By Gabriel Stargardter
MEXICO CITY, April 30 Mexican miner and
infrastructure company Grupo Mexico may split into
three listed units to capitalize on economic reforms planned by
the government, the company's chief financial officer said on
Traders and analysts have long speculated that the company,
Mexico's largest domestic miner, might list its transport and
infrastructure divisions to generate income and drive growth.
That talk was given fresh impetus by the new government's
plan to open up state oil monopoly Pemex to foreign
investment, and improve Mexico's transport infrastructure.
Now Grupo Mexico has admitted it is considering such a move.
"If you ask me, the endgame here might be to have three
publicly listed divisions of Grupo Mexico," Daniel Muniz, the
CFO, said in a conference call with investors. He did not give
any specific timetable for such a move.
"The significant increase in our investment shows how
positive we are about the growth outlook for Mexico,
particularly the energy outlook and the exceptional opportunity
that has arisen from the recent change in government," Muniz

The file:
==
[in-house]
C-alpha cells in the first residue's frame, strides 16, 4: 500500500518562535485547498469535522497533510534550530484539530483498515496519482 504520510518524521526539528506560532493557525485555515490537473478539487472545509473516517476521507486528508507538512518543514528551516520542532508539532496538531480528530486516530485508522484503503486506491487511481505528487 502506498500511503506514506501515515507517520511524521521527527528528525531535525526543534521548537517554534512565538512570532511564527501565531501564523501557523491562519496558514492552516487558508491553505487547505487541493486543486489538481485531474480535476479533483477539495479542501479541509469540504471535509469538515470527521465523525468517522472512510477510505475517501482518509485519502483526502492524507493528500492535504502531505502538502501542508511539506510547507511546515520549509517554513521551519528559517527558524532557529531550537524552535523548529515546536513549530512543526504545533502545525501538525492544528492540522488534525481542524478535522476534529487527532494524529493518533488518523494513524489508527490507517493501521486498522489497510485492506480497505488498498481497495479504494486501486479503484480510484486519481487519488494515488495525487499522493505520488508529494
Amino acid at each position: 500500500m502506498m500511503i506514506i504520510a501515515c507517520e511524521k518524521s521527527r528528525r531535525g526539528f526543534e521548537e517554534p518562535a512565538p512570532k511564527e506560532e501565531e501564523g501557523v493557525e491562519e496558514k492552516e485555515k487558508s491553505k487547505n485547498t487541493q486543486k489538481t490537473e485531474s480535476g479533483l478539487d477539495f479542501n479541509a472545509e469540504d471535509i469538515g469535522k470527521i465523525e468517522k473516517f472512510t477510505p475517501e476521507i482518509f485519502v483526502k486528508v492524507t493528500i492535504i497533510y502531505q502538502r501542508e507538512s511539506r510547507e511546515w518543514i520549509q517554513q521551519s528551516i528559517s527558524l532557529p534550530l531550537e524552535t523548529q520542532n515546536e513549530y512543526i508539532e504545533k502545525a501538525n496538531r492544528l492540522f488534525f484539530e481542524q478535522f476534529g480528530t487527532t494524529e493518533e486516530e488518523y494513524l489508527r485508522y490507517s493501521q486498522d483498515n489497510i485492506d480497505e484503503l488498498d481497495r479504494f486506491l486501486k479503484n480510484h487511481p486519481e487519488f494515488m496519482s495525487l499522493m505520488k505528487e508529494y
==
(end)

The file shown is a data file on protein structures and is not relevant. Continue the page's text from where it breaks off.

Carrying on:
Grupo Mexico, which reported a 15.4 percent decline in
first-quarter profits last week, has discussed
listing its fully owned subsidiary Americas Mining Corporation
on the London or Toronto bourse, Muniz said.
He said that when it was ready, Grupo Mexico would likely
list its transport division first, noting that an infrastructure
division public offering "probably needs a little more work."
Grupo Mexico might look to list about 20 percent of its
transport subsidiary ITM by the end of the year, said Fernando
Bolanos, an analyst at the Monex brokerage in Mexico City.
The government's plans to build up the infrastructure
network provides Grupo Mexico with an added incentive as it
seeks to shield itself from falling metals prices.
"It makes perfect sense given the juncture we're at," said
Gerardo Roman at the Actinver brokerage in Mexico City.
"Reforms, growth, the connection with the U.S., the
improvement of the U.S. economy...there's a lack of new listings
and an appetite for more," he said.
Some Mexican holding companies have recently sought to spin
off their subsidiaries on the booming local bourse,
boosted by a surge of foreign inflows. In February, billionaire
Carlos Slim re-listed his retailer Sanborns
generating just shy of $1 billion.
Grupo Mexico's share price closed up 0.98 percent at 43.46